Nutrition is an important aspect of caring for our horses, but have you ever heard the following statements?
“I don’t need my horse to look like a show horse.”
“He’s just a camp drafter, looks don’t count.”
“She’s only a few months in foal and the grass is good.”
“They look healthy, and I never need the vet.”
“He’s spelling. I’ll save some money, he won’t need supplements now.”
“She’s fat, she doesn’t need a feed.”
“They get silly when I feed them supplements.”
If you’ve ever avoided supplementing minerals for these reasons then your horse is most likely mineral deficient. This means either they have not been getting enough of every mineral they require, or they will be suffering from a secondary deficiency caused by consuming minerals that are not balanced across the diet (too much of one means not enough absorption of another).
We know that deficiency is real by looking at the mineral levels from thousands of samples of plants that have been accurately measured for their mineral content.
The cold hard facts about nutrition: Did you know that the levels of minerals in grass don’t provide everything a horse needs to meet the minimum daily requirement for every mineral? Let’s take a closer look.
The graph provided (graph available in the full edition of the digital magazine) shows the mineral deficiencies in the diet of a horse grazing enough good quality C3 grass to maintain or gain weight. As an example, this horse will be deficient in copper, zinc, selenium and iodine. (Source: FeedXL)
The ratios of minerals in grass aren’t balanced to provide the mineral ratios that research demonstrates are necessary for optimal nutrition. For instance the grass in the graph contains 32 times as much iron as copper, when the horse needs around six times more iron than copper in the diet. This ratio imbalance could exacerbate the copper deficiency. Therefore copper must be supplemented to balance the amount of iron naturally occurring in the pasture.
This trend is true and even includes well-fertilised good quality grasses and grasses grown on good soils. Why? Because plants only put into leaves and stems the nutrients they need to be plants (they’re not too worried about the nutritional requirements of those who eat them!). These facts are based on scientifically measured values – the mineral content of plants and the proven daily minimum levels a horse needs to avoid a deficiency.
Although minerals are often fed as part of a pre-mixed feed, they can be supplemented separately to give the owner control over the level of calories consumed while still providing all the minerals needed. This is particularly important for horses that get enough (or more than enough!) calories from grass alone.
Ten top reasons why you should start supplementing with minerals
- Healthy hoof growth – no hoof, no horse! Important for every horse from broodmares and trail ride mounts to performance horses.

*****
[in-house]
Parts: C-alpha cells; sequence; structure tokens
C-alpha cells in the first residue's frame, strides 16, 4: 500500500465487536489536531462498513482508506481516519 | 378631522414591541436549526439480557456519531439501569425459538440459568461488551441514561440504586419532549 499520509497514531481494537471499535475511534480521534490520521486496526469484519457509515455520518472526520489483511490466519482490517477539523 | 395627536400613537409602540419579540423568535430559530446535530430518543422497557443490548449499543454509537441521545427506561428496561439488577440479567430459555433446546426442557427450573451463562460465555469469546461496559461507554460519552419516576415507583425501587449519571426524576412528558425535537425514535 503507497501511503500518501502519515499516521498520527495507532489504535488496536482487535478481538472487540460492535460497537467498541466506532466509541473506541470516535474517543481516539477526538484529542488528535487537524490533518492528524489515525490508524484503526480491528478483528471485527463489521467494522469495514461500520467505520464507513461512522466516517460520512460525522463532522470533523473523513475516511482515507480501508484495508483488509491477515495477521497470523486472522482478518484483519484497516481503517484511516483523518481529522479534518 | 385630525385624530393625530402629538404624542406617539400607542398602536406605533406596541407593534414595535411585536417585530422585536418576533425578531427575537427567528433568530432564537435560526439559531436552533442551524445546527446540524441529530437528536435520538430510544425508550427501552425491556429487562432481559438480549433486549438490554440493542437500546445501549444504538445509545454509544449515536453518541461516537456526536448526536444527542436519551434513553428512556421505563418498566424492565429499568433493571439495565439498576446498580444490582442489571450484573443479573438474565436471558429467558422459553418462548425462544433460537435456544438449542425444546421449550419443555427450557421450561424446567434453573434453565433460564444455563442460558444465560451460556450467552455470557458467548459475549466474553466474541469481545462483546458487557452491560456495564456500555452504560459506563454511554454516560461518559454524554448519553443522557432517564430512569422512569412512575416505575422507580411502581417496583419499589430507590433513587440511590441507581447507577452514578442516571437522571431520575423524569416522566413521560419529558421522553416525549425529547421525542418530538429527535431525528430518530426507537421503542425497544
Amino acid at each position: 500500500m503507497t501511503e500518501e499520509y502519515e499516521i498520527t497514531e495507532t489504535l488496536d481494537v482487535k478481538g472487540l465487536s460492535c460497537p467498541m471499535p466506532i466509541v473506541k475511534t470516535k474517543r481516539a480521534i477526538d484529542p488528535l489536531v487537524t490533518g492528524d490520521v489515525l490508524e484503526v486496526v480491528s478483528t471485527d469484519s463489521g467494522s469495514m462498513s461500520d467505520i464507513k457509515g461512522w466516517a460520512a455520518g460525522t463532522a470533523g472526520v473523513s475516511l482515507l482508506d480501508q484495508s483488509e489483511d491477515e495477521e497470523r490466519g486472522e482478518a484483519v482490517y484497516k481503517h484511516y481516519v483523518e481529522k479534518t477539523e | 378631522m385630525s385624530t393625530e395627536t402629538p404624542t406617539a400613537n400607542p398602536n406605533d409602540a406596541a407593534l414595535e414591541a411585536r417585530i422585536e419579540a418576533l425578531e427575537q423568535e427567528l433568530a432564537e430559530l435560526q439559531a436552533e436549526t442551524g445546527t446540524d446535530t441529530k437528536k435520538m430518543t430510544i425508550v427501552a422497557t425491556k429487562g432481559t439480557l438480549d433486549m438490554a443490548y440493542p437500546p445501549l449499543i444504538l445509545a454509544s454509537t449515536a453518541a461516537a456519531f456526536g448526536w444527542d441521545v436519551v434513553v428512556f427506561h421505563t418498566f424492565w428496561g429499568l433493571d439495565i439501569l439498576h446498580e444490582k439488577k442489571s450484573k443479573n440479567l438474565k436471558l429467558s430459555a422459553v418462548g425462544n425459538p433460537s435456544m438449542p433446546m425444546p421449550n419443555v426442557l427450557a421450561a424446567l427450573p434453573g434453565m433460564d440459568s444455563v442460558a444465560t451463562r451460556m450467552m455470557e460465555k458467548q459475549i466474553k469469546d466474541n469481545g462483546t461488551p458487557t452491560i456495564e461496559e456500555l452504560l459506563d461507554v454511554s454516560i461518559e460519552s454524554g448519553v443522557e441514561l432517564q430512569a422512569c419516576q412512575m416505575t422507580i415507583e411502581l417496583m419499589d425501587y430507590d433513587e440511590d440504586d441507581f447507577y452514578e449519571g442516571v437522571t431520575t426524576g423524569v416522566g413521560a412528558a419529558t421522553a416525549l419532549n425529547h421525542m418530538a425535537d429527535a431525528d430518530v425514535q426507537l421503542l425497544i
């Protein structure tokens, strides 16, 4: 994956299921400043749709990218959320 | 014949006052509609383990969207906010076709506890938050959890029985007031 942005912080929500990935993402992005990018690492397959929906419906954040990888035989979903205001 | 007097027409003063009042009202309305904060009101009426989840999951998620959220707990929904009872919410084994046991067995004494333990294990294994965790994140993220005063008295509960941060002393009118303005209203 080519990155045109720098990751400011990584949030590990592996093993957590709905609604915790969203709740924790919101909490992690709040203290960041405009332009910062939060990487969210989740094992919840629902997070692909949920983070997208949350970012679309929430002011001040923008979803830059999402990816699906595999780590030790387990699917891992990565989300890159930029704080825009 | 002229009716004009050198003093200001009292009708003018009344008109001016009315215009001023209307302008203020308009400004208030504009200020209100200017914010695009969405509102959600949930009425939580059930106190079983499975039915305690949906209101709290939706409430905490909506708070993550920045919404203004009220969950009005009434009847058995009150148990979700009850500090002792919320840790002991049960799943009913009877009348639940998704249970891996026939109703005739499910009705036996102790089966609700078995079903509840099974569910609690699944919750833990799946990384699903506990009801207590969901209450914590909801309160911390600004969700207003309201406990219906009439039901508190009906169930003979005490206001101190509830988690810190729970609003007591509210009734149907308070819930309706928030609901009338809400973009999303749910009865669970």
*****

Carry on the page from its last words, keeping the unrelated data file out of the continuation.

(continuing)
- Your horse’s body can repair and maintain itself more effectively for ongoing performance.
- Improved endurance is possible as the body has enough minerals to make enzymes critical for energy utilisation
- Better feed use efficiency because the body has enough minerals to use energy more efficiently so you can feed less
- A more resilient immune system
- Optimal reproductive performance, with more mares in foal first cycle.
- Less inferior bone development and joint problems in growing horses.
- Less risk of diseases caused by mineral deficiencies – such as white muscle disease and bighead.
- A smaller feed bill.
- A darker, shiner coat (whether you like it or not!).
Minerals provided in the right amounts and correct ratios relative to each other will boost the health and performance of a previously deficient horse no matter whether they’re provided by a pre-mixed hard feed or a quality supplement designed to balance the forage.
So, what’s the conclusion?: Over time, a well-balanced diet will also lead to growth of the best mane, tail and hoof tissue that your horse is genetically programmed to produce.
As an owner you will still need to manage the many other environmental factors that impact on manes, tails and hooves to get the best out of the nutrition you provide.
These factors include rugs, insecticides, strategies to prevent rubbing, appropriate fences, shelters, correct and regular farrier work, providing appropriate surfaces during weather extremes and so on.
Many horses fed correctly balanced diets also become more metabolically efficient at using energy, meaning you can save money on the amount and type of hard feeds your horse requires.
Where can I find out more?: Larissa Bilston has a B.AgrSc (Hons 1), she is the nutritionist for Equine Vit&Min and with the purchase of any Equine Vit&Min product you can request a free diet analysis for your horse.